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"Glory Road"

Directed by James Gartner.
Written by Chris Cleveland and Bettina Gilois.
Starring Josh Lucas, Derek Luke, and Jon Voight.
Release Year:  2006
Review Date:  1/19/06


My man Gordon "The Professional" Stokes has another name for "Glory Road", the new Disney basketball film based on the 1965-66 Texas Western (now known as UTEP) Miners' NCAA men's basketball championship team:

"Remember, Remember the Titans"

And, on many levels, Gordon has nailed it right on the head...and, much like that earlier Denzel Washington film, "Glory Road" is a good, if familiar, time at the movies.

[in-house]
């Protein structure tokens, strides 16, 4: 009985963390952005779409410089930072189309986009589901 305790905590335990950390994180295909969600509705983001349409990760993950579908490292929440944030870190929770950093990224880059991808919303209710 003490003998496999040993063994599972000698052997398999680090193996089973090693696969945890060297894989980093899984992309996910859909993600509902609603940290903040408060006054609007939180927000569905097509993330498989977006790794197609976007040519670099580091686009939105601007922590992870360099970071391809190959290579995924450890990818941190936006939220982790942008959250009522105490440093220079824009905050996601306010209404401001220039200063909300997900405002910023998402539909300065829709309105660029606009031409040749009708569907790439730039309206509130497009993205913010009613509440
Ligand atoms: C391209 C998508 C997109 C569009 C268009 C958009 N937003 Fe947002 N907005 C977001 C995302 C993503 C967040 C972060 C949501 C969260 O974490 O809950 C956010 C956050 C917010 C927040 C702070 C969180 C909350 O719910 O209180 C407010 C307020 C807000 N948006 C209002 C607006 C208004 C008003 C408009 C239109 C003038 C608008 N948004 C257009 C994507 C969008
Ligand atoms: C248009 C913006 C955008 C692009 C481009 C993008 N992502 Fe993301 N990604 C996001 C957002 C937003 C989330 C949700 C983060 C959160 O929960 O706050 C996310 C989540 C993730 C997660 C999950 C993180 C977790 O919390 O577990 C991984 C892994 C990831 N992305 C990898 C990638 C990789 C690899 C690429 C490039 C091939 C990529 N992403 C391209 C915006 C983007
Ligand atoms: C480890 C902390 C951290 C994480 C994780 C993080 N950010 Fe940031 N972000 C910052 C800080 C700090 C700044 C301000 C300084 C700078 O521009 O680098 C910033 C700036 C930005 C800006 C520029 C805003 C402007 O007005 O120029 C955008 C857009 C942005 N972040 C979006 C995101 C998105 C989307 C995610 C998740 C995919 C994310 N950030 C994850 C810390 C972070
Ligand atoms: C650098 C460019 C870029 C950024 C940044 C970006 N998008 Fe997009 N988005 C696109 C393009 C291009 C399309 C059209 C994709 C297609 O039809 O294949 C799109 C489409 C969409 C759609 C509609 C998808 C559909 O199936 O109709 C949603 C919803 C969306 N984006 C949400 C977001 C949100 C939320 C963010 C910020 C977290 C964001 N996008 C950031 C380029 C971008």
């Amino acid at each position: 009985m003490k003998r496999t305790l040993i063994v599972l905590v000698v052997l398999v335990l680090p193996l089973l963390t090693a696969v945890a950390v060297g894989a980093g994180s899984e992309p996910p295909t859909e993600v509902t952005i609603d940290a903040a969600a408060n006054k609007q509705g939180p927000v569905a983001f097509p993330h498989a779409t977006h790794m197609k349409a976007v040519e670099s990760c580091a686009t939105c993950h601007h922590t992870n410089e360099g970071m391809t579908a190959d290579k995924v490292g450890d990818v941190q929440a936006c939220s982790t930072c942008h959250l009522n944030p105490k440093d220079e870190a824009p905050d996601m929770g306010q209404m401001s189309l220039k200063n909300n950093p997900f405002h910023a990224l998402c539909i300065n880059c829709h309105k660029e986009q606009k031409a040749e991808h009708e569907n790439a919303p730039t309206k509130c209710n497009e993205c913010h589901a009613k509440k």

That's because producer Jerry Bruckheimer--apparently bored making R-rated blow-up-athons--is back in familiar territory with the story of a lovable, no-one-expects-shit-from-you coach (Josh Lucas, playing Don Haskins) that is completely blind to racial issues in 1960s Texas.  Getting the job with the Miners following a successful career coaching girls at the high school level, Coach Haskins goes out to recruit the best talent he can find to compete with the other teams in his conference...and, in doing so, he adds seven black players to his roster, completely unheard of for majority-white programs during that time period.  Out of nowhere, the Miners start piling up victories on their way to a matchup with Kentucky for the national championship; Kentucky, led by coach Adolph Rupp (Jon Voight), is so lily-white their uniforms just scream "bad guy" from the moment they get on-screen, but it becomes a battle for the ages on the court.  Leading up to the final game, the mixed group of kids on the team bond in the ways that only the movies can fall in love with, like whites wondering how blacks speak jive, or how blacks like to call white boys "Mayberry", or how everyone seems to be able to bond over soul music.